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A new coronavirus mutation affects the peak protein that invades human cells



Egon Ozer, an infectious disease specialist from Northwestern University’s Feinberg School of Medicine, recently told the Washington Post that he noticed a mutation in coronavirus samples that he studied in Chicago. Although initially they were genetically identical to those that entered the United States from China, in May he discovered that 95 percent of the genomes he had sequenced produced a “G” (short for glycine) in the number 614 of the virus’s amino acids rather than a “D” (abbreviation of aspartic acid) for one of their amino acids, number 614.

Since the alteration occurred in the part of the genome responsible for the “spike protein” that gives the coronavirus its crown-like appearance, the mutation is significant. In fact, peak proteins are responsible for the virus̵

7; ability to invade human cells. “The peak is the commercial part with regards to viral entry,” said David Veesler, an assistant professor of biochemistry at the UW School of Medicine, in reference to previous research on coronavirus peak proteins.

As The Post noted, “Of the approximately 50,000 genomes of the new virus that researchers worldwide have uploaded to a shared database, about 70 percent carry the mutation, officially designated D614G but known more familiar to scientists as” G . “”

Ozen was not the only one to observe it. A study conducted by Scripps Research earlier this month had the same observation, with virologist Hyeryun Choe, PhD who wrote that “viruses with this mutation were much more infectious than those without the mutation in the cell culture system that We have used”. The study is still under peer review, so its authors stressed that the conclusions should be considered preliminary. They noted, however, that the impact of the mutation on virus spikes “allows newly-created viral particles to navigate the journey from the manufacturer’s cell to the fully intact target cell, with less tendency to fall prematurely.”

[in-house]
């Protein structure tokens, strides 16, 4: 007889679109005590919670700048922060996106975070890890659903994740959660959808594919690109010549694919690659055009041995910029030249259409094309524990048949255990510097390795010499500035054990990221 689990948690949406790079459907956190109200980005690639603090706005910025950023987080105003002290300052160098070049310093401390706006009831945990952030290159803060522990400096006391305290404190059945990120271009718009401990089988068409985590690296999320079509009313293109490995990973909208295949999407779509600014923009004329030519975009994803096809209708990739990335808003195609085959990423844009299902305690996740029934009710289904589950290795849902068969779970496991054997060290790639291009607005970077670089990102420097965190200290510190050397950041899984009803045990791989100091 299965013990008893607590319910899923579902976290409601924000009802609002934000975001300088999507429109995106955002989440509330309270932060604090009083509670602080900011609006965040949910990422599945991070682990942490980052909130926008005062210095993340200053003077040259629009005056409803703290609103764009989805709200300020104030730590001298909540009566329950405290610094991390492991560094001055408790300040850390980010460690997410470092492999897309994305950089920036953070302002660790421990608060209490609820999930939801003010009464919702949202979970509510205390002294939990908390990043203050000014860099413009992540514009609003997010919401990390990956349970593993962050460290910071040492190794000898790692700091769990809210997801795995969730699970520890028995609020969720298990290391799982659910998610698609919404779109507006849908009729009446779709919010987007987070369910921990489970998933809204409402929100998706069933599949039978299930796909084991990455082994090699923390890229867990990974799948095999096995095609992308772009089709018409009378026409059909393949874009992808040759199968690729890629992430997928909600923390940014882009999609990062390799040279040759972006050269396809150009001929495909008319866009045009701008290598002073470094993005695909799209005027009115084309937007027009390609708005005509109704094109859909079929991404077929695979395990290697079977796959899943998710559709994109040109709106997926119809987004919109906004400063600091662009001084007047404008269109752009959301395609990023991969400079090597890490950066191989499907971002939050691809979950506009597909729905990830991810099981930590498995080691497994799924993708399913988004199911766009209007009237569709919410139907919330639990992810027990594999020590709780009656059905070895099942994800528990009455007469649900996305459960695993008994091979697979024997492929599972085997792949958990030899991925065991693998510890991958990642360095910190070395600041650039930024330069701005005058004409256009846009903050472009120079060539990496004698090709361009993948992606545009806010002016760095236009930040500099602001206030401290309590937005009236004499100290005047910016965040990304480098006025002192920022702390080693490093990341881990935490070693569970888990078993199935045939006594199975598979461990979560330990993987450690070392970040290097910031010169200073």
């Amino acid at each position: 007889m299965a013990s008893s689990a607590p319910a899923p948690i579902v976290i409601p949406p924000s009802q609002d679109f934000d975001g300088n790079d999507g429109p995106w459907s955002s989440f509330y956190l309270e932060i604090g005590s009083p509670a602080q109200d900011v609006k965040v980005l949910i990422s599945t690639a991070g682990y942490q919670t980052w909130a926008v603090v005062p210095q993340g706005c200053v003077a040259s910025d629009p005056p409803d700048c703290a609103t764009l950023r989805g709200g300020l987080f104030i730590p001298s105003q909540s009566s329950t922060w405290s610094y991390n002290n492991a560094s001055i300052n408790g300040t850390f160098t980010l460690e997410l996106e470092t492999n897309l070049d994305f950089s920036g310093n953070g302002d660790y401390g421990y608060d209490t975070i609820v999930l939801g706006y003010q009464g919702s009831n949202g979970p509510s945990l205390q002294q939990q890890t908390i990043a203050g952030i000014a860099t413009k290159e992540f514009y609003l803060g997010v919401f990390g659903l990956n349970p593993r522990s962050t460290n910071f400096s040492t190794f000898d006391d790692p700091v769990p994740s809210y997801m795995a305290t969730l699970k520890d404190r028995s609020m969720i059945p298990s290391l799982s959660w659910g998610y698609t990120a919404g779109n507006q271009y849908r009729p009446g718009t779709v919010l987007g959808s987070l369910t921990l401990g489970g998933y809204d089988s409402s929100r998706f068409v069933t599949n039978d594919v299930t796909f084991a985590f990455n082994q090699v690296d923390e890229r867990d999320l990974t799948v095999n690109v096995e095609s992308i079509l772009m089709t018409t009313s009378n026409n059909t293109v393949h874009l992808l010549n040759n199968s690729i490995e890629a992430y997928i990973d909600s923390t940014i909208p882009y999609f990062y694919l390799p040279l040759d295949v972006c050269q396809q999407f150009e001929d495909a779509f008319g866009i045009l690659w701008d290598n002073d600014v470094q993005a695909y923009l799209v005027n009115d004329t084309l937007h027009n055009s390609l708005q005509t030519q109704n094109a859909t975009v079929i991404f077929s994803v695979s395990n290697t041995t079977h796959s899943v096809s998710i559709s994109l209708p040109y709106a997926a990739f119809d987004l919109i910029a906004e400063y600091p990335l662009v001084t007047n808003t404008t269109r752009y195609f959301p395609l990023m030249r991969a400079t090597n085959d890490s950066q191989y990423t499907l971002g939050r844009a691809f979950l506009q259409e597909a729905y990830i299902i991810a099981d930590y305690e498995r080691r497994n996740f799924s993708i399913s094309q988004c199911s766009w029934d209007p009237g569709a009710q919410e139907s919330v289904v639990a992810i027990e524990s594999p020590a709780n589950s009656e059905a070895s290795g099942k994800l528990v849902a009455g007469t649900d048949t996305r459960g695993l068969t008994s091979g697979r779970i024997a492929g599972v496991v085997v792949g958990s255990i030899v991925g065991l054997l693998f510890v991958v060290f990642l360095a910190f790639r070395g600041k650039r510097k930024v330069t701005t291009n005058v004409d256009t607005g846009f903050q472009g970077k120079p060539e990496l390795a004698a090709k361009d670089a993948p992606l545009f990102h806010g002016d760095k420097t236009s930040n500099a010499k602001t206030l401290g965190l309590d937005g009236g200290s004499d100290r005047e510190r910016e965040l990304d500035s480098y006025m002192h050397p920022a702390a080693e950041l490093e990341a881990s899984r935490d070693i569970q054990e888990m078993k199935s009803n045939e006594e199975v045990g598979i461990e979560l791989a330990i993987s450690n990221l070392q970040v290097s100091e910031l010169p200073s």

Salon contacted the experts for their thoughts on what the mutation could mean.

“This is of course a normal process of virus evolution,” dr. Georges Benjamin, executive director of the American Public Health Association. “It can have an impact on the organism’s infectivity. There is still not much evidence that has affected gravity. It can increase its ability to enter cells. (So more contagious but not necessarily more lethal). More infections can mean more people at risk, so you could theoretically see more diseases in people and if you had higher risk people, then more serious diseases. “

He added: “No evidence to date that affects the ability to create an immune response from the peak protein. That said, only time will tell.”

Benjamin noted that there is no evidence that the mutation will impact efforts to develop a vaccine, but added that “we must always be careful of the large genetic change that could mean that we need a new or more effective vaccine. Year a because of relatively small changes in the flu virus. Sufficient change on the SARS-2 virus can mean we have to do a new test every year. Of course, let’s assume we have a safe and effective vaccine to start with. “

Another expert echoed Benjamin’s views on the potential implications of the mutation.

“What we know today is that the SARS-CoV2 virus strain containing the D614G mutation is occurring with increasing frequency in patients with COVID-19,” Dr. Russell Medford, President of the Center for Global Health Innovation and Global Health Crisis Coordination Center he said to Salon via email. “We also know that under highly controlled experimental conditions in the laboratory using harmless engineered viruses, that the D614G mutation confers functional properties on an important viral protein, S, which stabilizes both the protein and improves the ability of the engineered virus to infect human cells in the Tissue culture This suggests that increased infectivity may contribute to the increased frequency of D614G SARS-CoV2 that we are observing in patients with COVID-19. However, and above all, more research is needed since we do not know if this mutation affects severity symptoms in infected people or increased mortality

He added, “However, and most importantly, more research is needed as we don’t know if this mutation affects the severity of symptoms in infected people or increases mortality.”

Last month, a study by Los Alamos National Laboratory scientists raised the alarm that a mutated coronavirus strain may end up being so contagious that it worsens the ongoing pandemic.

“The Spike D614G mutation is an urgent concern; it began to spread in Europe in early February and when introduced into new regions it quickly becomes the dominant form. In addition, we present evidence of recombination between locally circulating strains, indicative of strain infections. multiples, “wrote Los Alamos researchers. “These results [sic] have important implications for SARS-CoV-2 transmission, pathogenesis and immune interventions. “

They added: “D614G is increasing in frequency at an alarming rate, indicating a fitness advantage over the original Wuhan strain which allows for faster spread.”




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